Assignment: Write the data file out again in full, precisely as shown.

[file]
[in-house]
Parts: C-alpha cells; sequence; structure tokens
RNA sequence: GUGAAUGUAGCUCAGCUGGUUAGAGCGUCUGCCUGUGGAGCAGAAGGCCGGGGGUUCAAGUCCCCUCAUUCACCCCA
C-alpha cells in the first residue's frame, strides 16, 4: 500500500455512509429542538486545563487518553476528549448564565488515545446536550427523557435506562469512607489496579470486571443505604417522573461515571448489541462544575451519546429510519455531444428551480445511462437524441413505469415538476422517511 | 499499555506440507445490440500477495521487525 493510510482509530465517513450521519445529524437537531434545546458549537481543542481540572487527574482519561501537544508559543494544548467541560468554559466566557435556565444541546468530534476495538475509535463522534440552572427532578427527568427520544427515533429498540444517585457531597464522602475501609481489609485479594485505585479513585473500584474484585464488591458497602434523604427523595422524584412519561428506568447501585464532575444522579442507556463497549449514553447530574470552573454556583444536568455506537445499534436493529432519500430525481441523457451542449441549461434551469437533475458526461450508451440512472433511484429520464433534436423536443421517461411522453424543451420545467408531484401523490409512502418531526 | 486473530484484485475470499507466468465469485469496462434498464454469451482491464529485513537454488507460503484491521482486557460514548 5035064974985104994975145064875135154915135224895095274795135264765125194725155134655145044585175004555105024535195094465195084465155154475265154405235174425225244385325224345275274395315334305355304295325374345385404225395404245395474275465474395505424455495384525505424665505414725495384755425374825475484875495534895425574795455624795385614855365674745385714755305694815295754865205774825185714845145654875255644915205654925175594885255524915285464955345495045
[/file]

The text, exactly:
[in-house]
Parts: C-alpha cells; sequence; structure tokens
RNA sequence: GUGAAUGUAGCUCAGCUGGUUAGAGCGUCUGCCUGUGGAGCAGAAGGCCGGGGGUUCAAGUCCCCUCAUUCACCCCA
C-alpha cells in the first residue's frame, strides 16, 4: 500500500455512509429542538486545563487518553476528549448564565488515545446536550427523557435506562469512607489496579470486571443505604417522573461515571448489541462544575451519546429510519455531444428551480445511462437524441413505469415538476422517511 | 499499555506440507445490440500477495521487525 493510510482509530465517513450521519445529524437537531434545546458549537481543542481540572487527574482519561501537544508559543494544548467541560468554559466566557435556565444541546468530534476495538475509535463522534440552572427532578427527568427520544427515533429498540444517585457531597464522602475501609481489609485479594485505585479513585473500584474484585464488591458497602434523604427523595422524584412519561428506568447501585464532575444522579442507556463497549449514553447530574470552573454556583444536568455506537445499534436493529432519500430525481441523457451542449441549461434551469437533475458526461450508451440512472433511484429520464433534436423536443421517461411522453424543451420545467408531484401523490409512502418531526 | 486473530484484485475470499507466468465469485469496462434498464454469451482491464529485513537454488507460503484491521482486557460514548 5035064974985104994975145064875135154915135224895095274795135264765125194725155134655145044585175004555105024535195094465195084465155154475265154405235174425225244385325224345275274395315334305355304295325374345385404225395404245395474275465474395505424455495384525505424665505414725495384755425374825475484875495534895425574795455624795385614855365674745385714755305694815295754865205774825185714845145654875255644915205654925175594885255524915285464955345495045